Kent

Duck decoy pond gets listed status in Kent

Duck decoy pond Image copyright Historic England
Image caption Channels covered in netting led away from the ponds and were used to catch wildfowl

A 17th Century duck decoy pond in Kent has been given protected status as one of Historic England's more unusual listings.

Duck decoy ponds were were popular across England in the 18th and 19th centuries.

They consisted of ponds with channels leading away from them that were used to catch wildfowl in netting.

Three other sites on the Hoo Peninsula have also been listed - a WW2 oil depot bombing decoy and two boundary stones.

'Beyond Dickens'

The four sites were uncovered by experts from Historic England which has produced a book on the area, and listed status was granted by the Department for Culture, Media and Sport.

The Hoo Peninsula is best known for providing the harsh, dramatic landscape that inspired Charles Dickens to write Great Expectations.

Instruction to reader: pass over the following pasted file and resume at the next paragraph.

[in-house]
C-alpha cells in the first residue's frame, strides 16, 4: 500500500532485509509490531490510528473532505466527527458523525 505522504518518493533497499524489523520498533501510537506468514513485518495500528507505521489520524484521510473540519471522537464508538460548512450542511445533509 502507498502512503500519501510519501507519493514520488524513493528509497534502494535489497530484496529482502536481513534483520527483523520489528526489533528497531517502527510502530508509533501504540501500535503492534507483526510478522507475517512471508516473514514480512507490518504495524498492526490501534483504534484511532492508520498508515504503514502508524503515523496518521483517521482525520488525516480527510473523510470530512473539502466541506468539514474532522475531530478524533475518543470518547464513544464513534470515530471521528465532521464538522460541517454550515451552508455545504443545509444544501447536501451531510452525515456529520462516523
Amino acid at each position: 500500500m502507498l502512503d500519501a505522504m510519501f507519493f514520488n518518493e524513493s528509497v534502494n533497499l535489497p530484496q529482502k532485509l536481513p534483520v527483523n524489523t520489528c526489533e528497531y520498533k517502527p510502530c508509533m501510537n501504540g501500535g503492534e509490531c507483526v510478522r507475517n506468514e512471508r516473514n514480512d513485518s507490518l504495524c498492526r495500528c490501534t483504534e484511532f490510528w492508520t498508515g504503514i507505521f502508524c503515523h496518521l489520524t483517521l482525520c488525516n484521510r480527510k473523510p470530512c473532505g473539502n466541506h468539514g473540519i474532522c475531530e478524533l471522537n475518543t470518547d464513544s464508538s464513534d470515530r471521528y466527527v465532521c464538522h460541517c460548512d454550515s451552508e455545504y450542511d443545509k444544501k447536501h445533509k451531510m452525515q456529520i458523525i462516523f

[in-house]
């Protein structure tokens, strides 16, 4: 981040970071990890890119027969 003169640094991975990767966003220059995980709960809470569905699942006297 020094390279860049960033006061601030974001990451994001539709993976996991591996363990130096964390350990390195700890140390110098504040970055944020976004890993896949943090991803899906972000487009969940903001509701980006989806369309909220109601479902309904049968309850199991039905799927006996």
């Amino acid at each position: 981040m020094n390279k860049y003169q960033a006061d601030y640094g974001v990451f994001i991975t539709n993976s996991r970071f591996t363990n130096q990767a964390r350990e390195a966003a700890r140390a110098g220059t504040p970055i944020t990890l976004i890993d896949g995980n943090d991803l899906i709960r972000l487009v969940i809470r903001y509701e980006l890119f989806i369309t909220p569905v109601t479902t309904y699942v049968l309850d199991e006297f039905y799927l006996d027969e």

Despite this, senior investigator Sarah Newsome said the heritage of the area remained little-known despite being 30 miles from London.

"Hoo has a complex history that goes beyond the familiar Dickensian idea of a low-lying land of misty marshes," she said.

The duck decoy pond at Halstow Marshes was found to be well-preserved and is still partly filled with water.

According to Historic England, only four such ponds are known to have existed in Kent.

Image copyright Historic England
Image caption The decoy pond had four channels leading away from it

The World War Two bombing decoy site at Allhallows was built by Winston Churchill's Petroleum Board in 1941 to draw enemy attack away from real fuel storage facilities.

Experts said that during 1941 to 1942 there were nearly 840 decoy sites in operation, ranging from dummy airfields and oil installations to decoy towns on fire.

Two boundary stones at Yantlet Creek and Upnor have also been listed.

They marked the boundaries of the City of London's jurisdiction over the Thames and the River Medway.

Historic England said the Thames was vital to the City's economic health and from the 12th Century to the mid-19th Century, the City held jurisdiction over parts of both rivers.

Image copyright Historic England
Image caption The remains of the bombing decoy show circular channels that would be filled with fuel and lit to replicate burning oil tanks

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